Chicken You Eat Has ‘Colistin’, An Antibiotic Used For Terminally Ill Patients Or Sick Animals
February 2nd, 2018 / 4:19 PM
Colistin, termed by doctors as “last hope”, is an antibiotic used to treat patients who are critically ill with infections that have become resistant to nearly all other drugs. Poultry farms in India use the drug on chicken to protect them against diseases or to make them grow weight faster so more birds can be grown each year, revealed by The Bureau of Investigation Journalism.
The World Health Organisation (WHO) calls colistin “critically important to human medicine” to be restricted in animals and banned as growth promoters.
What are the effects of using Colistin in farming?
Colistin is manufactured by two companies in India, but the country imports at least 150 tonnes of the antibiotic every year. The Bureau has tracked more than 2,800 tonnes of colistin for use in animals shipped to India, Vietnam, South Korea, Russia, Nepal, Guatemala, Colombia, Bolivia, Mexico and El Salvador in 2016.
Animals, especially poultry, in India are being dosed with the drug even though they may not require it. Unrestricted use of veterinary colistin in farming increases the chances bacteria will develop resistance to them.
In India, at least five pharmaceutical companies are openly advertising products containing colistin as growth promoters, despite health warnings by the medical community. One of these companies, Venky’s is also a major poultry producer. Apart from selling animal medicines and creating its own chicken meals, it also supplies meat directly and indirectly to fast food chains in India such as KFC, McDonald’s, Pizza Hut and Dominos. Venky’s sells colistin to farmers in India as a growth promoter. The antibiotic is given to the chicken we consume.
Bacteria can carry genes that allow them to survive exposure to the antibiotics used to treat them. Overuse of colistin increases the chance of bacteria developing resistance to it, leaving them useless when treating patients. This is called antibiotic resistance and is an example of evolution in action.
The gene that carries antibiotic resistance can be passed between bacteria, allowing for the creation of bacteria (over successive generations) that carry genes that enable it to be resistant to many different antibiotics. This is called a superbug, leading to untreatable infections.
“Colistin is the last line of defence”, said Professor Timothy Walsh, who is also an adviser to the UN on antimicrobial resistance. “It is the only drug we have left to treat critically ill patients with a carbapenem-resistant infection. Giving it to chickens as feed is crazy.”
“Colistin-resistant bacteria will spread on the chicken farms, in the air surrounding them, contaminate the meat, spread to the farm workers, and through their faeces flies will spread it over large distances”, he continued.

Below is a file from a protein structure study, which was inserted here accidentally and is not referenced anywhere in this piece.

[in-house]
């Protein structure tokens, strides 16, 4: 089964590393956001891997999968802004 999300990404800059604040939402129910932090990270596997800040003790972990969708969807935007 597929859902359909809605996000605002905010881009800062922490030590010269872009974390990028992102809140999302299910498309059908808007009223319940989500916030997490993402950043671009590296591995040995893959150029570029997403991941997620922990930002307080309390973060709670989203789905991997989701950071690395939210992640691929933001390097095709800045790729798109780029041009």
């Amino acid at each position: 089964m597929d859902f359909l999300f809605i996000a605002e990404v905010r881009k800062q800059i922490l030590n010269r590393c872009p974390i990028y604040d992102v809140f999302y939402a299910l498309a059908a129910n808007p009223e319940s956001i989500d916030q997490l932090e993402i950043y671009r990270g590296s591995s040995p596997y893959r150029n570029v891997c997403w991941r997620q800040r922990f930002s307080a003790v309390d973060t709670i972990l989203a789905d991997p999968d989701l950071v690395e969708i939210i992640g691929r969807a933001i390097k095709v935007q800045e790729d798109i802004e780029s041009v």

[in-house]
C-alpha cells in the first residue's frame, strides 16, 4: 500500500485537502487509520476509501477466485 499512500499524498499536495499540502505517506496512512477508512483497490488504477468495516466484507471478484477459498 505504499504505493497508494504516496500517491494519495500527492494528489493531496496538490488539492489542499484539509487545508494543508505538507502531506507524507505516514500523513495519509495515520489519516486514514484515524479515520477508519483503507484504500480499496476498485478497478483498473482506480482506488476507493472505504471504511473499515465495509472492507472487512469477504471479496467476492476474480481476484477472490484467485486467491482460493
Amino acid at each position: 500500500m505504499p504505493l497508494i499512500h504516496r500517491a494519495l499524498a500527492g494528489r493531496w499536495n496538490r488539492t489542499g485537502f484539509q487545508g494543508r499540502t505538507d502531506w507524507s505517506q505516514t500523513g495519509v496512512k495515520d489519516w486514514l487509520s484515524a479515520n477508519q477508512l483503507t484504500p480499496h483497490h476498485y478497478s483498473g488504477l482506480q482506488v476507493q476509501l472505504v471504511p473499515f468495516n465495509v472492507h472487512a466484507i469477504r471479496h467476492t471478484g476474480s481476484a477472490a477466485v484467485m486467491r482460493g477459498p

Indian poultry adding to the global superbug crisis
The World Health Organisation (WHO) has described superbugs as the greatest threat to human health. If antimicrobials stop working, doctors won’t have effective drugs to treat deadly infections. Poor or inadequate public health treatments assists this process, potentially spreading pathogens around the world.
Antimicrobial resistance (AMR) in the form of superbugs causes an estimated 700,000 deaths annually and – at this rate – is predicted to cause 10 million deaths annually by 2050.
India has a booming poultry industry. Between 2003 and 2013, the amount of chicken produced doubled in the country. The majority of poultry is now produced by commercial farms, contracted to major companies like Venky’s. Researchers who tested Indian meat from supermarkets in 2014 found it contained residues of six antibiotics, suggesting they were being used liberally on farms. (The Indian Ministry of Agriculture said the residues were well within the range allowed by other international agencies).
The rising demand for chicken in India can be attributed to its religious versatility. Unlike beef and pork, it is eaten by both Muslims and Hindus. Experts predict the rising demand for protein will cause a surge in antibiotic use in livestock. India’s consumption of antibiotics in chickens is predicted to rise fivefold by 2030 compared to 2010, while globally the amount used in animals is expected to rise by 53%
Using antibiotics as growth promoters has been banned in the European Union since 2006, and in the US was made illegal last year. In its National Action Plan on AMR published in 2017, the Indian government banned using antibiotics as growth promoters. The plan is not currently linked to any regulatory action.
Indian farmers are using antimicrobials as a substitute for good farming practices. “If you go to the average poultry farm in Punjab you see these are all lacking: the nutrition is not there, hygiene is awful. So they are using the antibiotics as a substitute of keeping the animals alive”, according to Professor Ramanan Laxminarayan, director of the Centre for Disease Dynamics, Economics and Policy. The reason this is done is because antibiotics are cheap. “If the true cost was factored in – the cost of resistance – it wouldn’t seem like such a good option”, he added.
In India, awareness around superbugs is lacking. In addition to stricter international framework, greater funding for antibiotic research, national government policies and further regulations on private pharmaceutical companies, a social change needs to be brought about.
Read the original report by The Bureau of Investigation Journalism here.
Edited by : Pooja Chaudhuri